If it's in the News, it's in our Polls. Public opinion polling since 2003.


Reading the Signs on the Road to Obama’s Reelection

President Obama on Monday became the first officially declared candidate for the 2012 presidential race, and the early signs suggest it could be a competitive contest.

The president’s overall job approval rating has been around 46% or 47% for the past year and a half.  That number is the best single indicator of his reelection prospects since incumbents usually end up with a share of the vote that’s pretty close to their job approval rating.

Barring a major foreign policy surprise, the biggest issue of Election 2012 is likely to be the U.S. economy. More specifically, it may be the way that people are feeling about their own finances. At the moment, the trend is not encouraging. Just before Lehman Brothers collapsed in September 2008, 43% of Americans rated their personal finances as good or excellent. That fell to 38% on the night Obama won the White House that November and 35% on the day he was inaugurated in January 2009. The downward trend has continued, and just 30% now rate their own finances in such positive terms.

“If you had to pick just one number that would improve the president’s chances for reelection, this would be it,” Scott Rasmussen explains. “If people feel better about their own finances, the president’s job approval will move up. If the personal finance number declines any further, the president could be in trouble.”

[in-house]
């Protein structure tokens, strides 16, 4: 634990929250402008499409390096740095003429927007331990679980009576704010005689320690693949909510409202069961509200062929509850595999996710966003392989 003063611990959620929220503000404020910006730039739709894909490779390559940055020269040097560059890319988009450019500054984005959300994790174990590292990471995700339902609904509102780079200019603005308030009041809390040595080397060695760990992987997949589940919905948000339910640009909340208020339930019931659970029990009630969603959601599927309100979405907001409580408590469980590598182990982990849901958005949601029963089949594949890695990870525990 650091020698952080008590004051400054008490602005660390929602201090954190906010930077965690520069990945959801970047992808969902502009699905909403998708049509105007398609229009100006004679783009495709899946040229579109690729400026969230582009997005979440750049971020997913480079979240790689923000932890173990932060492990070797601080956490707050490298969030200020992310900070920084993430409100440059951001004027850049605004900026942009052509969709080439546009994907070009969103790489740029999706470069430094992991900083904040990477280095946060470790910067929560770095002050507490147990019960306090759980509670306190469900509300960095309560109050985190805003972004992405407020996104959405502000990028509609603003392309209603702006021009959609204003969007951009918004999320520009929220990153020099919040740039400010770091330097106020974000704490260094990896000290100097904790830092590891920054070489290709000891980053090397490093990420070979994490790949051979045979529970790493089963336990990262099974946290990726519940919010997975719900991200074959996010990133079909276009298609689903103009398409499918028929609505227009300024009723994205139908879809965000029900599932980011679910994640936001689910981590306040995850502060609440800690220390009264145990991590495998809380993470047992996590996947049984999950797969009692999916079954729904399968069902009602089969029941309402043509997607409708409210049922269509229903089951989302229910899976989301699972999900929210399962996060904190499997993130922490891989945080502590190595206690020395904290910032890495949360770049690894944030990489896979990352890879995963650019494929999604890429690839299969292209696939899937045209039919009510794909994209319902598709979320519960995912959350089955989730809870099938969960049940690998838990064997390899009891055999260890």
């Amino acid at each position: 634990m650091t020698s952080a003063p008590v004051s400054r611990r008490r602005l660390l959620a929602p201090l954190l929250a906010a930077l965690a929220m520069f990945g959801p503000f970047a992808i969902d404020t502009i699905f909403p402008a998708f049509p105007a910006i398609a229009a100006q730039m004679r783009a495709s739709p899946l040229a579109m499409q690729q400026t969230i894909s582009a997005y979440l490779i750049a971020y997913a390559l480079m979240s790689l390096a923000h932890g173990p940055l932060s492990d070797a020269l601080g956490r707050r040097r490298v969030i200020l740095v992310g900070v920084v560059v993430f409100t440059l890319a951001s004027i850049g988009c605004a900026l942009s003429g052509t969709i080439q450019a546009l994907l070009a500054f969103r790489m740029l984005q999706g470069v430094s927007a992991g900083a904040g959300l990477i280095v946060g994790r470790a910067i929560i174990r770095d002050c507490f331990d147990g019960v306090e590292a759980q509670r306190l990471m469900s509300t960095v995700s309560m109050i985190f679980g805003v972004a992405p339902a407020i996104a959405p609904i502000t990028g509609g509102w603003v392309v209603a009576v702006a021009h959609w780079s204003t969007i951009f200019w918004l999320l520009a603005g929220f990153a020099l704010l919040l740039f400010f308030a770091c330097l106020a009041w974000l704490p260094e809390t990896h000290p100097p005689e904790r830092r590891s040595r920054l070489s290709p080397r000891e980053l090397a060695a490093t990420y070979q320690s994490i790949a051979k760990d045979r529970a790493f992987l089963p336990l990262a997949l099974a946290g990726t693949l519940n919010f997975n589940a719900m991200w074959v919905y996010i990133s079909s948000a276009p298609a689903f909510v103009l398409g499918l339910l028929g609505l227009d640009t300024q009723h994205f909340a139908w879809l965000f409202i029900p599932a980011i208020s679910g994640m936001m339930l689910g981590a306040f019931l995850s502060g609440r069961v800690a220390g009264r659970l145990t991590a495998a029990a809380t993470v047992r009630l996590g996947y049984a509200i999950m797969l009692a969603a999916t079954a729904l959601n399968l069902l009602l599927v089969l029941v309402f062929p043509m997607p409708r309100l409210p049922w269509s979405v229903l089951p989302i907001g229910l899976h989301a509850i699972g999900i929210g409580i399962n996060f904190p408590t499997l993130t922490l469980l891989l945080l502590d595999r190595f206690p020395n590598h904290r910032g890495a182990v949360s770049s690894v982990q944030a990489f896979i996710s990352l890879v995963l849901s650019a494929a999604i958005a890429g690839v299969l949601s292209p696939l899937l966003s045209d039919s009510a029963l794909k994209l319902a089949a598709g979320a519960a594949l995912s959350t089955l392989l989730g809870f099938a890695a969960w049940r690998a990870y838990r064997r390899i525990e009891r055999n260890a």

Want to read more?

Become a Rasmussen Reader to read the article

Have an account?

Log In

Become a Reader


Rasmussen Reports is a media company specializing in the collection, publication and distribution of public opinion information.

We conduct public opinion polls on a variety of topics to inform our audience on events in the news and other topics of interest. To ensure editorial control and independence, we pay for the polls ourselves and generate revenue through the sale of subscriptions, sponsorships, and advertising. Nightly polling on politics, business and lifestyle topics provides the content to update the Rasmussen Reports web site many times each day. If it's in the news, it's in our polls. Additionally, the data drives a daily update newsletter and various media outlets across the country.

Some information, including the Rasmussen Reports daily Presidential Tracking Poll and commentaries are available for free to the general public. Subscriptions are available for $4.95 a month or 34.95 a year that provide subscribers with exclusive access to more than 20 stories per week on upcoming elections, consumer confidence, and issues that affect us all. For those who are really into the numbers, Platinum Members can review demographic crosstabs and a full history of our data.

To learn more about our methodology, click here.